The Bill spent a lot of time in the Commons and we spent nine days on it in Committee. We are now at the penultimate stage. I should like to make absolutely clear that I cast no blame at the door of the noble Baroness, but this possibly consolidates what I have noticed over the years; namely, that in June and July, the Government do not have the resources to deal with this sort of thing in the way that they should. There has always seemed to be a shortage of parliamentary counsel, which, no doubt, has been felt at earlier stages. It is a bit of a poor show that we get all this at this stage. I have said it now, got it off my chest and I will not say it again—well, not today.
Amendment No. 69 refers to regional development agencies. The Minister has given us one example of how the provision could be used. I suspect that that example is why we have the amendment, but it is much wider than the example and I would be grateful if she could tell the House whether the Government have anything else in mind that would require an amendment of this sort. Amendment No. 79 refers to planning. As the noble Baroness said, we were concerned about that at the previous stage. I do not oppose this amendment because, although I very much oppose the Government’s planning proposals, which we will come to in the next group, we do not seek to get rid of them entirely.
When I saw Amendment No. 82 I wrote, “Please translate”, which the Minister has done. I am also grateful to have had sight of the Minister’s speaking notes on these amendments, which have made life a great deal easier. Finally, Amendment No. 89, which would apply to Clause 69, states:
“The Secretary of State may by order make further provision in respect of a function … (which may, in particular, include provision for the function to cease to be exercisable)”.
I would be much happier if the amended clause simply stated that the Secretary of State could order a function to cease to be exercisable. That is what the Minister’s note, which was circulated to noble Lords last week, said. However, the amendment is wider and it is not clear whether the further provision referred to is yet another provision, whether it is covered by Clause 69(1), or whether something more is in mind. That is one example of a generality followed by a particularity, and it is the particularity that concerns the Government, but it is cast in a much wider context. Last week, the noble Baroness described me as cynical—inevitably, cynics like me will wonder about the wider intention.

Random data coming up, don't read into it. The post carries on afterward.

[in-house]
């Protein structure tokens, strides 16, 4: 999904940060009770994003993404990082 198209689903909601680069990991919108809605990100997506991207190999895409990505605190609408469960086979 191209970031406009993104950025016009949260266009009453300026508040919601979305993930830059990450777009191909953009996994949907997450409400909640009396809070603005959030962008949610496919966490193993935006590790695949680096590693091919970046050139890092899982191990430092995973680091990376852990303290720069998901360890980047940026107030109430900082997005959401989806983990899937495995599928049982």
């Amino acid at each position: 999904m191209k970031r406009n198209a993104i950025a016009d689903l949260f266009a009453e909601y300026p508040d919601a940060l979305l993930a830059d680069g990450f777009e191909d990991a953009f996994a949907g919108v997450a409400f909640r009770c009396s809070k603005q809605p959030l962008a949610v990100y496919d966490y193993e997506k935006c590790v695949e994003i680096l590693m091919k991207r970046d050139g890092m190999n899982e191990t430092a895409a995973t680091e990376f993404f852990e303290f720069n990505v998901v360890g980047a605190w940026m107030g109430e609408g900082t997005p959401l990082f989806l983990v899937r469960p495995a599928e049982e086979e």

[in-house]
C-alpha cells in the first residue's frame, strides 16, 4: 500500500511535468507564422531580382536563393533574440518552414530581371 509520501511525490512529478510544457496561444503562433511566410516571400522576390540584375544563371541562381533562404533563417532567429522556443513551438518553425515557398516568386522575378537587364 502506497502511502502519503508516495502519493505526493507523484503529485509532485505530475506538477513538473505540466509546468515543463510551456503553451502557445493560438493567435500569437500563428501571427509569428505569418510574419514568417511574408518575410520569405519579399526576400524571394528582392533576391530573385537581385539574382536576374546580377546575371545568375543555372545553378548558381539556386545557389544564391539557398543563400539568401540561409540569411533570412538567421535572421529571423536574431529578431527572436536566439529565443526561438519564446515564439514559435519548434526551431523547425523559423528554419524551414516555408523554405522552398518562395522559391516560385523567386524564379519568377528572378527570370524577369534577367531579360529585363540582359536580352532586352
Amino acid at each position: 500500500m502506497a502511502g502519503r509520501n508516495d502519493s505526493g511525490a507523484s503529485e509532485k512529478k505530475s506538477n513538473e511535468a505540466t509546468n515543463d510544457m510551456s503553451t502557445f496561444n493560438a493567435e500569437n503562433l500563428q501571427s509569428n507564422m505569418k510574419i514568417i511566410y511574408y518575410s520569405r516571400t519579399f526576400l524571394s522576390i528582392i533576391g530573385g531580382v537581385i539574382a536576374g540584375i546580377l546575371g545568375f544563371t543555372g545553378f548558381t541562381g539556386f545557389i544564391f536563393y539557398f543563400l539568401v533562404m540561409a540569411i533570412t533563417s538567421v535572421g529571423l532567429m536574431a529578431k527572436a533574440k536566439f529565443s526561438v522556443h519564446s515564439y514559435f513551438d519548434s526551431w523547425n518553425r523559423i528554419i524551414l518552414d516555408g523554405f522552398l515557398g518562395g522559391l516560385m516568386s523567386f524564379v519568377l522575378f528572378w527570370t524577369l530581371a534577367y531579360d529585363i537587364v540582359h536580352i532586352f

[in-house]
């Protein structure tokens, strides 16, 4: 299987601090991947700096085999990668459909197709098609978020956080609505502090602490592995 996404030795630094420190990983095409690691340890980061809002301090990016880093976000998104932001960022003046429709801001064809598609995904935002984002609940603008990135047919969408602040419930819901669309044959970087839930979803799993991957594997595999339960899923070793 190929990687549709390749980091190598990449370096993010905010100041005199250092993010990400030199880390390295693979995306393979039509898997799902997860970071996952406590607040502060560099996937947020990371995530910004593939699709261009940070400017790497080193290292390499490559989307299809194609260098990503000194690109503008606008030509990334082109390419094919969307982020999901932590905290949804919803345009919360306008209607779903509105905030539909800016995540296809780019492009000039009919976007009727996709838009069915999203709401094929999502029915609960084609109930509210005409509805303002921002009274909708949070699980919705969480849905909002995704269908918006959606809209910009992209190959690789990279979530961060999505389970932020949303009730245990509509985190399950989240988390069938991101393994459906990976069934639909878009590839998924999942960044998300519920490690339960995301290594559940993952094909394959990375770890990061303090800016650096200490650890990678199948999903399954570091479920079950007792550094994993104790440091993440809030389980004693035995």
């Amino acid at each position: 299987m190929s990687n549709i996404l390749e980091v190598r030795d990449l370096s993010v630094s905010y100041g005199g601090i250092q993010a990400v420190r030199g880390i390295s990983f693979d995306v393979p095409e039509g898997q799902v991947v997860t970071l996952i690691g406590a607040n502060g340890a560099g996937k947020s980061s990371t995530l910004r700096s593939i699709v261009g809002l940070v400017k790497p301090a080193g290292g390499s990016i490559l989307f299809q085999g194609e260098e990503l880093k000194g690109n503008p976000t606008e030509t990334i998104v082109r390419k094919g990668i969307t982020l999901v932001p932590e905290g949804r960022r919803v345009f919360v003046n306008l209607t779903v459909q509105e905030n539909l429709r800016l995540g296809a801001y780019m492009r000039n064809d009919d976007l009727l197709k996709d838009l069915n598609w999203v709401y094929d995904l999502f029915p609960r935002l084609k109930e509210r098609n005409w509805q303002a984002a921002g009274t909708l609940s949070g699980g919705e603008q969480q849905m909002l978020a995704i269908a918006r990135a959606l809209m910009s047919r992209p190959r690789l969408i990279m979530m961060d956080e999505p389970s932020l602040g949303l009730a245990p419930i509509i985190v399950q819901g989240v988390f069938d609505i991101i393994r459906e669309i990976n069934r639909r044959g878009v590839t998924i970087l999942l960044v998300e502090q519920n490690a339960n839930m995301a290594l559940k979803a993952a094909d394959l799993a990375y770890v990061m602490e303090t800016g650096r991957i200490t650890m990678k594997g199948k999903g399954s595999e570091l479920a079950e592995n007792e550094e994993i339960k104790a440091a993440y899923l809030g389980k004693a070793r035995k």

My Lords, in accordance with the customs of the House, I remind noble Lords of the declarations of interest I made at Second Reading.
There is not much to say to this group of amendments except a general comment. The noble Baroness is correct to say that the amendments are largely technical. They indicate an increasing tendency to manage by legislation, although I am not sure that this Government are the exclusive progenitor of the practice; we all build on what our predecessors have done. The management of public bodies is more detailed and prescribed, and of course anyone working for such a body can always say, “Ah, but the law says this”. One of the side effects, of which this group is a classic example, is that the capacity for initiative is removed from people employed by something such as the Homes and Communities Agency. Increasingly, jobs in the local government sector are prescribed and defined in legislation. No doubt we have played a part in that, but it is a trend that we need to worry about. Jobs in the public service will become increasingly less worth doing and satisfying as the result of fewer opportunities for people to do things that really can help their communities because the law does not permit them and they dare not do anything without that permission.